My aim is to deliver an eclectic offering of posts, from my ‘point n shoot’ attempts at basic photography, to the sharing of my travel adventures over the decades, as well as day to day happenings here on the farm. Oh, plus a few observations on life as I see it, thrown in for good measure.

    My promise to you is not to be overbearing, just a couple of posts a day, maybe 3 at weekends if I have something special to share. But if you are at a loose end one day, maybe you’ll enjoy trawling through some of my older stuff too. I have added plenty of categories to help in said digging process.

    Thanks again and hope you have a great day…



    • I love getting a welcome post! A first. Very classy.


      • We all follow a certain number of folk, but we have our limits, so if someone is bothered to look at my stuff, a hearty welcome is certainly in order imho.


      • Dear Ms. Perry,

        I recently received a UC Santa Cruz alumni magazine because I have had two daughters graduate UCSC (1999 and 2012). There was a section in the magazine where notable alumni were quoted. I noted a “Sue Perry” graduating class of 1975 and am wondering if it is the the very same Sue Perry that attended M. A. P. High School in Sunnyvale between 1967 and 1970.

        If so, are you the one and very same Sue Perry that was sitting with Karyn B on a small patch of grass in front of the S*** Motel at the edge of the El Camino Real circa 1967-68, in the very middle of a very beautiful summer day while a song by the Byrds was playing on the radio? This one little scene has stuck in my memory for all of this time (half of a century?!?!).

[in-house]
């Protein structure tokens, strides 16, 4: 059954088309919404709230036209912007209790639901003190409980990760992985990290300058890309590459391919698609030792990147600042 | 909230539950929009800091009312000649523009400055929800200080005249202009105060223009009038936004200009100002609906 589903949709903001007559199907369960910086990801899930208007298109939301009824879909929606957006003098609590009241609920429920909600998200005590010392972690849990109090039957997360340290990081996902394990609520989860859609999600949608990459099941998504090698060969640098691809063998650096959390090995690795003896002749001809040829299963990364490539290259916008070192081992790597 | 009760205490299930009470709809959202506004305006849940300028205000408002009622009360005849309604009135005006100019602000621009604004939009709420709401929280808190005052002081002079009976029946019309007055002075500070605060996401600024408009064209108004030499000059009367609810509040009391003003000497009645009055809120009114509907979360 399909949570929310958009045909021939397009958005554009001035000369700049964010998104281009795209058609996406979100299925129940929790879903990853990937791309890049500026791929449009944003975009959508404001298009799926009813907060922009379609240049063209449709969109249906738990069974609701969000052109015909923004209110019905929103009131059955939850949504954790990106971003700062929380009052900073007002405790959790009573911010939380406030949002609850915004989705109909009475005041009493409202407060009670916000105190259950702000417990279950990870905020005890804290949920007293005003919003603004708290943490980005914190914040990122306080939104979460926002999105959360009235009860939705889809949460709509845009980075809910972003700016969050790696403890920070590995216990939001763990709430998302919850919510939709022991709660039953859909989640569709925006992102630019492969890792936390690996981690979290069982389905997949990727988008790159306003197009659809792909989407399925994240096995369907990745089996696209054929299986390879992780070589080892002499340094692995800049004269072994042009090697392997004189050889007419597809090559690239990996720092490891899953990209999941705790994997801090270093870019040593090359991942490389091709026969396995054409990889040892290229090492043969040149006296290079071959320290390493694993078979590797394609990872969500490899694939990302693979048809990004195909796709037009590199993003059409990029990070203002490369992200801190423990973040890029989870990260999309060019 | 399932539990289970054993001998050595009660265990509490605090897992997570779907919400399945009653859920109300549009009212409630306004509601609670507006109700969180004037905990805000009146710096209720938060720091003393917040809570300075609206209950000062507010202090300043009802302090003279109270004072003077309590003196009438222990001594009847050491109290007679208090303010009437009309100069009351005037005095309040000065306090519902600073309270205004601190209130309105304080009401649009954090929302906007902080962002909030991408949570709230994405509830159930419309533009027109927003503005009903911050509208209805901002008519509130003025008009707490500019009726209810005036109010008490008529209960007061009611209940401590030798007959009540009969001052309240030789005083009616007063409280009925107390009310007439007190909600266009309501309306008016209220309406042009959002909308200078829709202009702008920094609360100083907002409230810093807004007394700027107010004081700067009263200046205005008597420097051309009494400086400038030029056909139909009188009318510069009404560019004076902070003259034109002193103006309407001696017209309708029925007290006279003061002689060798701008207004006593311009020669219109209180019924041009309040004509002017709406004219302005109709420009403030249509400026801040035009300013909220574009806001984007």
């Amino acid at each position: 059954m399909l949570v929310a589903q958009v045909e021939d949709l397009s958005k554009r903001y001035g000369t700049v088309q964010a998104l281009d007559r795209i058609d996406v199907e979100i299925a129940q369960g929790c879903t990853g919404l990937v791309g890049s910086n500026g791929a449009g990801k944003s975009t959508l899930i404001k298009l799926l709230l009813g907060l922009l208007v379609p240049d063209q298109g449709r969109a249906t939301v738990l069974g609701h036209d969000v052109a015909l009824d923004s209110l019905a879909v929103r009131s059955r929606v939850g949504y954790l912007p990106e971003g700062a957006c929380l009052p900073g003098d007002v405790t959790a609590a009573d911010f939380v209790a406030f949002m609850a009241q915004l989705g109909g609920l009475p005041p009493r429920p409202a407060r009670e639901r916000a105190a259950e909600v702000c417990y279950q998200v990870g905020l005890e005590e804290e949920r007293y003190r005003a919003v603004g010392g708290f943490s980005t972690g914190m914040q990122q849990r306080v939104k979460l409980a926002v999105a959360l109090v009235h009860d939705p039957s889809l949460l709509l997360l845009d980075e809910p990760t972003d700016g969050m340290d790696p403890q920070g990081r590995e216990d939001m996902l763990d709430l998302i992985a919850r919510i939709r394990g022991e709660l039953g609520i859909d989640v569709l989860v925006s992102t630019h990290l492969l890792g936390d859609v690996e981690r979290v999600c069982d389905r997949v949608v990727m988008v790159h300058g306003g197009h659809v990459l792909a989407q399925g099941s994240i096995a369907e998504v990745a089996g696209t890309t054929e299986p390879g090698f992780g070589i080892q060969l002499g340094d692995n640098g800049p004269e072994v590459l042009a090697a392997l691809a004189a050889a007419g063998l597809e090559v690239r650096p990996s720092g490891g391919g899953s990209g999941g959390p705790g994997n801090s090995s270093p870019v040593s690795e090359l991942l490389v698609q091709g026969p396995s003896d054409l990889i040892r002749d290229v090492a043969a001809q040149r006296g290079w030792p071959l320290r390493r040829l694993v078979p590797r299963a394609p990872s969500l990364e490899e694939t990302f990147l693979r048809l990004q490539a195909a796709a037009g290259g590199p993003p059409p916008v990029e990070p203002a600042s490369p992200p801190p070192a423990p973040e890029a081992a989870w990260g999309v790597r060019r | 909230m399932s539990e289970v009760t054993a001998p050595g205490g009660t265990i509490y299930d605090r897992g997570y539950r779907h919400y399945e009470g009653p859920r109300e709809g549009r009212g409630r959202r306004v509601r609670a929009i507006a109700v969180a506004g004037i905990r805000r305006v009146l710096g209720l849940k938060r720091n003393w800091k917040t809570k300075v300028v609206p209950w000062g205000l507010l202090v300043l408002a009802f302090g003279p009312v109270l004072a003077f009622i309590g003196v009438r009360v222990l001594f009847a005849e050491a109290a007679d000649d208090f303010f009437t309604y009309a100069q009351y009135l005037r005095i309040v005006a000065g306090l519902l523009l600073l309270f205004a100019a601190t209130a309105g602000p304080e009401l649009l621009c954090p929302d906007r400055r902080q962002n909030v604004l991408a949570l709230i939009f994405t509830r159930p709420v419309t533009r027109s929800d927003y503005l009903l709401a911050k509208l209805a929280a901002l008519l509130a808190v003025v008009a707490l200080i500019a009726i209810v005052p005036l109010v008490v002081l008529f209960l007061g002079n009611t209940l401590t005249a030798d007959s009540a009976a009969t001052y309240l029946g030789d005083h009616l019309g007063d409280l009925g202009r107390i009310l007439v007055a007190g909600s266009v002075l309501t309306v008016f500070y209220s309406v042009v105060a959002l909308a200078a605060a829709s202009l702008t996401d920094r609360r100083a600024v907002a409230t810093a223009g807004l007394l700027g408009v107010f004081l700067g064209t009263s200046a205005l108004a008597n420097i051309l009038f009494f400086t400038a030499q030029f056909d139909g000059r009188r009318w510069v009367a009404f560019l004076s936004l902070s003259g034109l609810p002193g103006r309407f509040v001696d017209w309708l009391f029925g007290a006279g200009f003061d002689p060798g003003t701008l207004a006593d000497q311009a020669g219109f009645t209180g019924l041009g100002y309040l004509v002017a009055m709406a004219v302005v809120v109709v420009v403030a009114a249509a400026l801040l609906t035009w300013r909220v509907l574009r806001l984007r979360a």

I know, too terribly weird to be true, but I simply had to ask.

        My sincere apologies if I am mistaken.

        Rick M
        M.A.P. High School 1970

        Hi Rick, and thank you for sharing your poignant amazing memory. Yes, same person. I sent you an email at the address you provided. It may have landed in a spam folder. — Sue

        Liked by 1 person

  3. As mad a background as me… 🙂
    Nice blog


  4. localdelicious

    You are my kind of gal! I’m currently reimagining another iteration of me, not sure where I’ll land or what I’ll look like when I do. I loved your list of “roles” which do not define who you are, it gives me comfort that I am not alone.


  5. Sue, many thanks for the follow. I am thrilled when real writers follow my little tales! Best!


  6. You go, Sue! I love that you are deep into a “fantasy detective series” — and that you are the mother of boy/girl twins. BTW, my son goes to school in Claremont Graduate University!


    • Thanks for the ‘go’! Do you get to see your son very often? I dread the possible day when my two might move far away. And if they moved in opposite directions I couldn’t even be a nuisance and tag along.


      • I actually see him more now. His first two years as a grad student were hard, we rarely saw him. But he’s spending summer here, he got a summer job very close to us — so happy! (I m here to tell you there is light at the end of the “Empty Nest” tunnel!)


      • Good all around! The empty nest is a curious thing. I am mostly used to it now but I wasn’t prepared for how often I had to re-live and re-learn it, each time they left again after spending some time at home.